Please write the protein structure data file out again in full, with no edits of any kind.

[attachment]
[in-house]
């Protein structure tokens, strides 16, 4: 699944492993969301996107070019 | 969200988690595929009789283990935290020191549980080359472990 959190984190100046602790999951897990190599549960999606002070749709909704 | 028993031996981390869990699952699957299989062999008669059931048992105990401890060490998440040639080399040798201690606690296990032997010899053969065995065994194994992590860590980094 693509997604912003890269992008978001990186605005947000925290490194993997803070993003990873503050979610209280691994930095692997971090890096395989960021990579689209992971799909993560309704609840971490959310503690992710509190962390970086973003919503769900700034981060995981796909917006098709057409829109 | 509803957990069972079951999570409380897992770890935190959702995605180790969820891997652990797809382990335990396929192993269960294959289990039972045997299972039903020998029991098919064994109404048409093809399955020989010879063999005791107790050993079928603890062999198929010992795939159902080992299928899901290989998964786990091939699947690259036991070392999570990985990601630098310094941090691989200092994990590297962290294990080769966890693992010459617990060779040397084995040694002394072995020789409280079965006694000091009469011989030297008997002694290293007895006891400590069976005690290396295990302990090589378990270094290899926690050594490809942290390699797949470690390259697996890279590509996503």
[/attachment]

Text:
[in-house]
């Protein structure tokens, strides 16, 4: 699944492993969301996107070019 | 969200988690595929009789283990935290020191549980080359472990 959190984190100046602790999951897990190599549960999606002070749709909704 | 028993031996981390869990699952699957299989062999008669059931048992105990401890060490998440040639080399040798201690606690296990032997010899053969065995065994194994992590860590980094 693509997604912003890269992008978001990186605005947000925290490194993997803070993003990873503050979610209280691994930095692997971090890096395989960021990579689209992971799909993560309704609840971490959310503690992710509190962390970086973003919503769900700034981060995981796909917006098709057409829109 | 509803957990069972079951999570409380897992770890935190959702995605180790969820891997652990797809382990335990396929192993269960294959289990039972045997299972039903020998029991098919064994109404048409093809399955020989010879063999005791107790050993079928603890062999198929010992795939159902080992299928899901290989998964786990091939699947690259036991070392999570990985990601630098310094941090691989200092994990590297962290294990080769966890693992010459617990060779040397084995040694002394072995020789409280079965006694000091009469011989030297008997002694290293007895006891400590069976005690290396295990302990090589378990270094290899926690050594490809942290390699797949470690390259697996890279590509996503």